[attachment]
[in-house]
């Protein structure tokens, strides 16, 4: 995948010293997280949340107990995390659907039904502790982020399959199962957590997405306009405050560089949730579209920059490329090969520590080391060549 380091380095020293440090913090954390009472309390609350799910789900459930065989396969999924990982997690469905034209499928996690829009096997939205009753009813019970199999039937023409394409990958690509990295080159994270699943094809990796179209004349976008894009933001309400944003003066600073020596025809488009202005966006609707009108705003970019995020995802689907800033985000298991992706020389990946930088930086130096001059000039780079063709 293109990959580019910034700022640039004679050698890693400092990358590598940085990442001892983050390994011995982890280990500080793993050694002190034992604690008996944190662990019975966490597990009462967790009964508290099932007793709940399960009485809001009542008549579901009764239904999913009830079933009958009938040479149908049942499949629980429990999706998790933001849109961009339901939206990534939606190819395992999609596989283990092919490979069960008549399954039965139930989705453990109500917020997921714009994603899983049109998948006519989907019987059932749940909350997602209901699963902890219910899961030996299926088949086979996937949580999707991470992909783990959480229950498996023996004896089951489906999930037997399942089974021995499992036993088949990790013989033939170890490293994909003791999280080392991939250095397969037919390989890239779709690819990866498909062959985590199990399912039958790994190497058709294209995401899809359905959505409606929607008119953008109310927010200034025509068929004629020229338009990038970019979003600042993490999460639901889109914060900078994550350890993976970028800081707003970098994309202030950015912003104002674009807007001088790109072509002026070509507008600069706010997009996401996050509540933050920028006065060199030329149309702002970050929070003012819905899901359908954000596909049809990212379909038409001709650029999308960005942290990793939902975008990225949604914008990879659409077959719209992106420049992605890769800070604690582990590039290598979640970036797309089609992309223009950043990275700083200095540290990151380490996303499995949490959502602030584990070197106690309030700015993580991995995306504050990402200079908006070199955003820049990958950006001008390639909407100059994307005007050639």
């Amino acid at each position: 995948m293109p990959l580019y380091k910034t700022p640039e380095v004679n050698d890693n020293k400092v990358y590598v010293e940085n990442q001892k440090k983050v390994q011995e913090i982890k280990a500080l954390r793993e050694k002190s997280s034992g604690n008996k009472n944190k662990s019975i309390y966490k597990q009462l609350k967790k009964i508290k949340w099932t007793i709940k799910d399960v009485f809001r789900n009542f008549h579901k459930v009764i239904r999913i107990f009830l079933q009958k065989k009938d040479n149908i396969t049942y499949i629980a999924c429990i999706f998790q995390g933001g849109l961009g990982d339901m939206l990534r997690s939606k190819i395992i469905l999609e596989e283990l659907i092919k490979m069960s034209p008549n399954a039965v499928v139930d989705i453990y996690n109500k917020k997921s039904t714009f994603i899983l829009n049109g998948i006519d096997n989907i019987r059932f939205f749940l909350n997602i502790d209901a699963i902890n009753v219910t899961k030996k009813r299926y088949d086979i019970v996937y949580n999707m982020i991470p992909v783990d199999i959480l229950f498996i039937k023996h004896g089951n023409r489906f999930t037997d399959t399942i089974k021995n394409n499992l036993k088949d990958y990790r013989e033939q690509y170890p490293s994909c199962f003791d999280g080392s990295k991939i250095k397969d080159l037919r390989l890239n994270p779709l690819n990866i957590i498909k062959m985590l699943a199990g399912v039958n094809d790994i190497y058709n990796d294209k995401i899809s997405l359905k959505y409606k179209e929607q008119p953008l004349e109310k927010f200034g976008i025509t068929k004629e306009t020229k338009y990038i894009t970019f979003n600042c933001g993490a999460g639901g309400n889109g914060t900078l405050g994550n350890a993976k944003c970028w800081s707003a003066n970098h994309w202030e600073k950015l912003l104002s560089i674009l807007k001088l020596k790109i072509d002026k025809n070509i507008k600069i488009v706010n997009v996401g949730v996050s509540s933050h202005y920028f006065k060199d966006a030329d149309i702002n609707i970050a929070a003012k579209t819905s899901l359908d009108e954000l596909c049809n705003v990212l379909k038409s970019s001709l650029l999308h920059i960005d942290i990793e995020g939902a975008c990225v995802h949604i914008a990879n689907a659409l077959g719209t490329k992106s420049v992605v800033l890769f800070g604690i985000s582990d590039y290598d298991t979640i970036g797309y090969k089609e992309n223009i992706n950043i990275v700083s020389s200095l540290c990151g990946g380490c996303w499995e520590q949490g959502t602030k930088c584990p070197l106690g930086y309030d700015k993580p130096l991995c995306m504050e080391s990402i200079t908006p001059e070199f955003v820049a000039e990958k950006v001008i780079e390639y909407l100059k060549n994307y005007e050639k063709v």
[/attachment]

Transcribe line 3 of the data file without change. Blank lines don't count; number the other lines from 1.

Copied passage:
């Amino acid at each position: 995948m293109p990959l580019y380091k910034t700022p640039e380095v004679n050698d890693n020293k400092v990358y590598v010293e940085n990442q001892k440090k983050v390994q011995e913090i982890k280990a500080l954390r793993e050694k002190s997280s034992g604690n008996k009472n944190k662990s019975i309390y966490k597990q009462l609350k967790k009964i508290k949340w099932t007793i709940k799910d399960v009485f809001r789900n009542f008549h579901k459930v009764i239904r999913i107990f009830l079933q009958k065989k009938d040479n149908i396969t049942y499949i629980a999924c429990i999706f998790q995390g933001g849109l961009g990982d339901m939206l990534r997690s939606k190819i395992i469905l999609e596989e283990l659907i092919k490979m069960s034209p008549n399954a039965v499928v139930d989705i453990y996690n109500k917020k997921s039904t714009f994603i899983l829009n049109g998948i006519d096997n989907i019987r059932f939205f749940l909350n997602i502790d209901a699963i902890n009753v219910t899961k030996k009813r299926y088949d086979i019970v996937y949580n999707m982020i991470p992909v783990d199999i959480l229950f498996i039937k023996h004896g089951n023409r489906f999930t037997d399959t399942i089974k021995n394409n499992l036993k088949d990958y990790r013989e033939q690509y170890p490293s994909c199962f003791d999280g080392s990295k991939i250095k397969d080159l037919r390989l890239n994270p779709l690819n990866i957590i498909k062959m985590l699943a199990g399912v039958n094809d790994i190497y058709n990796d294209k995401i899809s997405l359905k959505y409606k179209e929607q008119p953008l004349e109310k927010f200034g976008i025509t068929k004629e306009t020229k338009y990038i894009t970019f979003n600042c933001g993490a999460g639901g309400n889109g914060t900078l405050g994550n350890a993976k944003c970028w800081s707003a003066n970098h994309w202030e600073k950015l912003l104002s560089i674009l807007k001088l020596k790109i072509d002026k025809n070509i507008k600069i488009v706010n997009v996401g949730v996050s509540s933050h202005y920028f006065k060199d966006a030329d149309i702002n609707i970050a929070a003012k579209t819905s899901l359908d009108e954000l596909c049809n705003v990212l379909k038409s970019s001709l650029l999308h920059i960005d942290i990793e995020g939902a975008c990225v995802h949604i914008a990879n689907a659409l077959g719209t490329k992106s420049v992605v800033l890769f800070g604690i985000s582990d590039y290598d298991t979640i970036g797309y090969k089609e992309n223009i992706n950043i990275v700083s020389s200095l540290c990151g990946g380490c996303w499995e520590q949490g959502t602030k930088c584990p070197l106690g930086y309030d700015k993580p130096l991995c995306m504050e080391s990402i200079t908006p001059e070199f955003v820049a000039e990958k950006v001008i780079e390639y909407l100059k060549n994307y005007e050639k063709v």